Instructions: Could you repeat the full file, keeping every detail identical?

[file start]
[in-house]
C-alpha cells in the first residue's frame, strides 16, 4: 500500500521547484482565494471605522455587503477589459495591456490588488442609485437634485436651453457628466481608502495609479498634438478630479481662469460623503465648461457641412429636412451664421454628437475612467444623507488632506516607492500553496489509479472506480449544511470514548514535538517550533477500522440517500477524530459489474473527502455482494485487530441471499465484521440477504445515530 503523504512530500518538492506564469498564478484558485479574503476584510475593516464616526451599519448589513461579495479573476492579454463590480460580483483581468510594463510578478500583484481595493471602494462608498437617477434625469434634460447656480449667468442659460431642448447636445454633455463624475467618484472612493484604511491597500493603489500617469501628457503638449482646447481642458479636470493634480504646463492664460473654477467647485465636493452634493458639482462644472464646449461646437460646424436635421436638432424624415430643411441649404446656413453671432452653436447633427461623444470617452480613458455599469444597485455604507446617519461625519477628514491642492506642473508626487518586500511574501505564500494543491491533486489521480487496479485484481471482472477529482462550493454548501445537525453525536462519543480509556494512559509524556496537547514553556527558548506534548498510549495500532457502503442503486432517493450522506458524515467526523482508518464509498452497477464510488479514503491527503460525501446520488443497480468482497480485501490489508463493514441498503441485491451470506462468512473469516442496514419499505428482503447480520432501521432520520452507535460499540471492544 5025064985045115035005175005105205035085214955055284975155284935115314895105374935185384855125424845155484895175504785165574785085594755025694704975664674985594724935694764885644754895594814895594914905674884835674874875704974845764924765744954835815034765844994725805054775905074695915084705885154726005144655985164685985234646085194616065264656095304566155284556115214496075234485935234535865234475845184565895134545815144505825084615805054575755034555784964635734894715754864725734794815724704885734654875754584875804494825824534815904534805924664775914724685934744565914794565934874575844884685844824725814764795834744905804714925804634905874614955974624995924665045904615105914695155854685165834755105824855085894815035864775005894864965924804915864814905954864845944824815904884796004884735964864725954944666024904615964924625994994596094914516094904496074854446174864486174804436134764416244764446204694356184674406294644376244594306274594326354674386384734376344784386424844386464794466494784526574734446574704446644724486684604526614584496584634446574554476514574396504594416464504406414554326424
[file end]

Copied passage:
[in-house]
C-alpha cells in the first residue's frame, strides 16, 4: 500500500521547484482565494471605522455587503477589459495591456490588488442609485437634485436651453457628466481608502495609479498634438478630479481662469460623503465648461457641412429636412451664421454628437475612467444623507488632506516607492500553496489509479472506480449544511470514548514535538517550533477500522440517500477524530459489474473527502455482494485487530441471499465484521440477504445515530 503523504512530500518538492506564469498564478484558485479574503476584510475593516464616526451599519448589513461579495479573476492579454463590480460580483483581468510594463510578478500583484481595493471602494462608498437617477434625469434634460447656480449667468442659460431642448447636445454633455463624475467618484472612493484604511491597500493603489500617469501628457503638449482646447481642458479636470493634480504646463492664460473654477467647485465636493452634493458639482462644472464646449461646437460646424436635421436638432424624415430643411441649404446656413453671432452653436447633427461623444470617452480613458455599469444597485455604507446617519461625519477628514491642492506642473508626487518586500511574501505564500494543491491533486489521480487496479485484481471482472477529482462550493454548501445537525453525536462519543480509556494512559509524556496537547514553556527558548506534548498510549495500532457502503442503486432517493450522506458524515467526523482508518464509498452497477464510488479514503491527503460525501446520488443497480468482497480485501490489508463493514441498503441485491451470506462468512473469516442496514419499505428482503447480520432501521432520520452507535460499540471492544 5025064985045115035005175005105205035085214955055284975155284935115314895105374935185384855125424845155484895175504785165574785085594755025694704975664674985594724935694764885644754895594814895594914905674884835674874875704974845764924765744954835815034765844994725805054775905074695915084705885154726005144655985164685985234646085194616065264656095304566155284556115214496075234485935234535865234475845184565895134545815144505825084615805054575755034555784964635734894715754864725734794815724704885734654875754584875804494825824534815904534805924664775914724685934744565914794565934874575844884685844824725814764795834744905804714925804634905874614955974624995924665045904615105914695155854685165834755105824855085894815035864775005894864965924804915864814905954864845944824815904884796004884735964864725954944666024904615964924625994994596094914516094904496074854446174864486174804436134764416244764446204694356184674406294644376244594306274594326354674386384734376344784386424844386464794466494784526574734446574704446644724486684604526614584496584634446574554476514574396504594416464504406414554326424